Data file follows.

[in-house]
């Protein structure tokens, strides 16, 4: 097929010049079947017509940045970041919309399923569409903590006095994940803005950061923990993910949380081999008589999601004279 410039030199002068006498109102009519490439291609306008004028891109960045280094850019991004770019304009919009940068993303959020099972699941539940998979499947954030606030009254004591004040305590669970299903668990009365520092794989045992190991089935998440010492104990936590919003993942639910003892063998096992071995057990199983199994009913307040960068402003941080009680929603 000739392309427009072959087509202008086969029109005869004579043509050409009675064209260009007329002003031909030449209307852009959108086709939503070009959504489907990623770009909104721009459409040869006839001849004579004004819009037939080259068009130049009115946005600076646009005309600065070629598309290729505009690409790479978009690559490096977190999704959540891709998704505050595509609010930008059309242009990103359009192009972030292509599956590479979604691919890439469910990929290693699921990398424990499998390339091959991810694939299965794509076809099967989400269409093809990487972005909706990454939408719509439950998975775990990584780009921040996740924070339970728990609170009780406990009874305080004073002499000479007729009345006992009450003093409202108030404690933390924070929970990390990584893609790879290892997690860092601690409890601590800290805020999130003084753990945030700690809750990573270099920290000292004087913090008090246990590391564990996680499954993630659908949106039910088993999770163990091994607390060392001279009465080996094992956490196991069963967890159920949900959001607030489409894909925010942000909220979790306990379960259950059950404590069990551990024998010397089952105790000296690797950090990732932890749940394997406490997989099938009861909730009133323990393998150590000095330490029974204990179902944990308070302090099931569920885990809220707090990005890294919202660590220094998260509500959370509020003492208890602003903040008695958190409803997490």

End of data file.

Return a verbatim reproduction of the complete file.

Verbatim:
[in-house]
């Protein structure tokens, strides 16, 4: 097929010049079947017509940045970041919309399923569409903590006095994940803005950061923990993910949380081999008589999601004279 410039030199002068006498109102009519490439291609306008004028891109960045280094850019991004770019304009919009940068993303959020099972699941539940998979499947954030606030009254004591004040305590669970299903668990009365520092794989045992190991089935998440010492104990936590919003993942639910003892063998096992071995057990199983199994009913307040960068402003941080009680929603 000739392309427009072959087509202008086969029109005869004579043509050409009675064209260009007329002003031909030449209307852009959108086709939503070009959504489907990623770009909104721009459409040869006839001849004579004004819009037939080259068009130049009115946005600076646009005309600065070629598309290729505009690409790479978009690559490096977190999704959540891709998704505050595509609010930008059309242009990103359009192009972030292509599956590479979604691919890439469910990929290693699921990398424990499998390339091959991810694939299965794509076809099967989400269409093809990487972005909706990454939408719509439950998975775990990584780009921040996740924070339970728990609170009780406990009874305080004073002499000479007729009345006992009450003093409202108030404690933390924070929970990390990584893609790879290892997690860092601690409890601590800290805020999130003084753990945030700690809750990573270099920290000292004087913090008090246990590391564990996680499954993630659908949106039910088993999770163990091994607390060392001279009465080996094992956490196991069963967890159920949900959001607030489409894909925010942000909220979790306990379960259950059950404590069990551990024998010397089952105790000296690797950090990732932890749940394997406490997989099938009861909730009133323990393998150590000095330490029974204990179902944990308070302090099931569920885990809220707090990005890294919202660590220094998260509500959370509020003492208890602003903040008695958190409803997490």